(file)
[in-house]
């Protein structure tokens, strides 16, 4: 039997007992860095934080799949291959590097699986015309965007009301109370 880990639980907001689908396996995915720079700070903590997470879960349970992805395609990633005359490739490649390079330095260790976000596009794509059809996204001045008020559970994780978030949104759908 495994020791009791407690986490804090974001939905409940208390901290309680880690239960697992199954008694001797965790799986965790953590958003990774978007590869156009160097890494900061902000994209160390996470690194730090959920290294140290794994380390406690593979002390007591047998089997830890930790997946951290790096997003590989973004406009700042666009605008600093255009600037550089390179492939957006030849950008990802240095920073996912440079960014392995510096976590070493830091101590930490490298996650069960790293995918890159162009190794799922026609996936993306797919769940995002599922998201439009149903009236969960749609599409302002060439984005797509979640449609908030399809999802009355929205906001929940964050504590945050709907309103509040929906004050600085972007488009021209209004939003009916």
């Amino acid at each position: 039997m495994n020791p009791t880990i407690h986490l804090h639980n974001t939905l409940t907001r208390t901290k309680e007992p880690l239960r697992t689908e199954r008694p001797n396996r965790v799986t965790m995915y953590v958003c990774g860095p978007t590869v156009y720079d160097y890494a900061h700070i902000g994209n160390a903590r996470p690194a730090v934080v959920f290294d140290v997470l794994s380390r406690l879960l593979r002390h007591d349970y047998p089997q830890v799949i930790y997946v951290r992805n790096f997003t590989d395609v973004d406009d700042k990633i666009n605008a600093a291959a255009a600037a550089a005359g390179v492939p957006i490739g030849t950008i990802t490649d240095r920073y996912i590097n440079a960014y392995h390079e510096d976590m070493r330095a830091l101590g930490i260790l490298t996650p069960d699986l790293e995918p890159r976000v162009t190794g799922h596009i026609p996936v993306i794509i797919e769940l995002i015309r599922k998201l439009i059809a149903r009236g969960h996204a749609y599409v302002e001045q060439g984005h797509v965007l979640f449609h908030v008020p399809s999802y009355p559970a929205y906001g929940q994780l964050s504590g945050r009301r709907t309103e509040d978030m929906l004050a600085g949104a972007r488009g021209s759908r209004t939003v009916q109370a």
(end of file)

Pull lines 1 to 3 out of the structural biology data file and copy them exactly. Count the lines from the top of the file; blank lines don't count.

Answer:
[in-house]
């Protein structure tokens, strides 16, 4: 039997007992860095934080799949291959590097699986015309965007009301109370 880990639980907001689908396996995915720079700070903590997470879960349970992805395609990633005359490739490649390079330095260790976000596009794509059809996204001045008020559970994780978030949104759908 495994020791009791407690986490804090974001939905409940208390901290309680880690239960697992199954008694001797965790799986965790953590958003990774978007590869156009160097890494900061902000994209160390996470690194730090959920290294140290794994380390406690593979002390007591047998089997830890930790997946951290790096997003590989973004406009700042666009605008600093255009600037550089390179492939957006030849950008990802240095920073996912440079960014392995510096976590070493830091101590930490490298996650069960790293995918890159162009190794799922026609996936993306797919769940995002599922998201439009149903009236969960749609599409302002060439984005797509979640449609908030399809999802009355929205906001929940964050504590945050709907309103509040929906004050600085972007488009021209209004939003009916």
């Amino acid at each position: 039997m495994n020791p009791t880990i407690h986490l804090h639980n974001t939905l409940t907001r208390t901290k309680e007992p880690l239960r697992t689908e199954r008694p001797n396996r965790v799986t965790m995915y953590v958003c990774g860095p978007t590869v156009y720079d160097y890494a900061h700070i902000g994209n160390a903590r996470p690194a730090v934080v959920f290294d140290v997470l794994s380390r406690l879960l593979r002390h007591d349970y047998p089997q830890v799949i930790y997946v951290r992805n790096f997003t590989d395609v973004d406009d700042k990633i666009n605008a600093a291959a255009a600037a550089a005359g390179v492939p957006i490739g030849t950008i990802t490649d240095r920073y996912i590097n440079a960014y392995h390079e510096d976590m070493r330095a830091l101590g930490i260790l490298t996650p069960d699986l790293e995918p890159r976000v162009t190794g799922h596009i026609p996936v993306i794509i797919e769940l995002i015309r599922k998201l439009i059809a149903r009236g969960h996204a749609y599409v302002e001045q060439g984005h797509v965007l979640f449609h908030v008020p399809s999802y009355p559970a929205y906001g929940q994780l964050s504590g945050r009301r709907t309103e509040d978030m929906l004050a600085g949104a972007r488009g021209s759908r209004t939003v009916q109370a």